As you can see from their shared Twitter and facebook feed, Canadian sisters Maxime, Chloé and Justine Dufour Lapointe – known as “the 3SDL” – are completely inseparable. All three are top-level freestyle skiers, and the fact that they will be competing together in the moguls at Sochi is something that they take in their stride.
But in fact their achievement is remarkable, if not quite unprecedented. The last time three sisters featured at the same edition of the Games was 54 years ago, in Squaw Valley in 1960, when skiers Thérèse, Anne-Marie and Marguerite Leduc all represented France.
Maxime, 24, Chloé, 22, and Justine, 19 were born in Montreal. Their careers have developed under the watchful gaze of their proud mother Johane Dufour, who acts as their manager.
The stage is set for the trio to shine in Sochi, where Justine, the current world number two, Chloé, who is just one place behind her, and Maxime, ranked number five, will all be out to capture the Olympic moguls title from USA’s Hannah Kearney.
A family double in Val St-Come
During the final event in the Moguls World Cup ahead of Sochi, which took place at Val St-Come (CAN) on 19 January 2014, Chloe secured her first victory in the moguls (though she is the reigning world champion in the dual moguls), finishing ahead of Justine to complete a remarkable one-two for the Dufour Lapointe clan.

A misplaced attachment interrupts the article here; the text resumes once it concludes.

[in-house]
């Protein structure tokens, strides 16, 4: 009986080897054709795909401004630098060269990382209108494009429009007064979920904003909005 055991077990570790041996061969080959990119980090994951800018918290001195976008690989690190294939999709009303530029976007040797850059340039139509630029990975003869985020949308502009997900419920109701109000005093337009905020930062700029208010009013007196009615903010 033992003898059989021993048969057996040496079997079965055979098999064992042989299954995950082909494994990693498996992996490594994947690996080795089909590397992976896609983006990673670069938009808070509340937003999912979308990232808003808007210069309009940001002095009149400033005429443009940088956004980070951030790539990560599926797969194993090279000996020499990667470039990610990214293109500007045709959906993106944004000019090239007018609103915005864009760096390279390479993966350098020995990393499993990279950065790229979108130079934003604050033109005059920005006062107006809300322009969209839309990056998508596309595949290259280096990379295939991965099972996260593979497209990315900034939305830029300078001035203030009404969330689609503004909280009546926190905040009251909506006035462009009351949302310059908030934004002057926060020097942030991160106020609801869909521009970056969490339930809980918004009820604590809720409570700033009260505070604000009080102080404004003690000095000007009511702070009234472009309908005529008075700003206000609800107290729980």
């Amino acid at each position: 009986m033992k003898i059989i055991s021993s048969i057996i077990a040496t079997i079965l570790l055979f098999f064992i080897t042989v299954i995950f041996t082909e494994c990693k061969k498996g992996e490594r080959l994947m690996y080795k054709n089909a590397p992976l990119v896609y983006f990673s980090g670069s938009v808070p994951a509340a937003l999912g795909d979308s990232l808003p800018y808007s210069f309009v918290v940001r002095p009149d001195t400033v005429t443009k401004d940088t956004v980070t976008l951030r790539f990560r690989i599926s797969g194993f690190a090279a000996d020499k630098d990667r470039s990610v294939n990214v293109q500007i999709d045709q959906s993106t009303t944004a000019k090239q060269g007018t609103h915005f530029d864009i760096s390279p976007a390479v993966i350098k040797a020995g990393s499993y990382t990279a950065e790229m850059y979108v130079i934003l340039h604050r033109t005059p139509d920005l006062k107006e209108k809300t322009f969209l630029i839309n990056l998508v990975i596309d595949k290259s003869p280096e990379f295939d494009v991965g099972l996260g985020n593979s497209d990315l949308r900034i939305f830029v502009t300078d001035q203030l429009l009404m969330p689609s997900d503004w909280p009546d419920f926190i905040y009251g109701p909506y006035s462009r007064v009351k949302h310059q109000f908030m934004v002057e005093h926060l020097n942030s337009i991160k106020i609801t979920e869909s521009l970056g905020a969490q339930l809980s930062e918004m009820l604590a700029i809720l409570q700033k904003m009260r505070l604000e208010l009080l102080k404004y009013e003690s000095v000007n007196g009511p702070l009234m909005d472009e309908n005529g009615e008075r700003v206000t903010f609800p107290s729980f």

For her part, Justine managed five podium finishes in six competitions this winter, including victories in Calgary (Canada) on 4 January and then again in Lake Placid (USA) on 15 January.
Meanwhile the oldest sister Maxime took third place in Deer Valley (USA) on 11 January, stepping up to fly the family flag when her two sisters were having a rare off-day.
On 8 Feburary in Khutor, their father Yves Lapointe and mother Johane Dufour will be present to cheer on their three talented daughters in the hope of seeing them realise a long-held dream: a Dufour- Lapointe clean sweep of the podium. It would represent an incredible Olympic first, though their mother admits that even one daughter on the podium would make them proud. “It would be incredible if they can come home with one, two or three medals,” she says. “But for us, that’s not the main thing. They will be Olympians for the rest of their lives, and that is priceless!”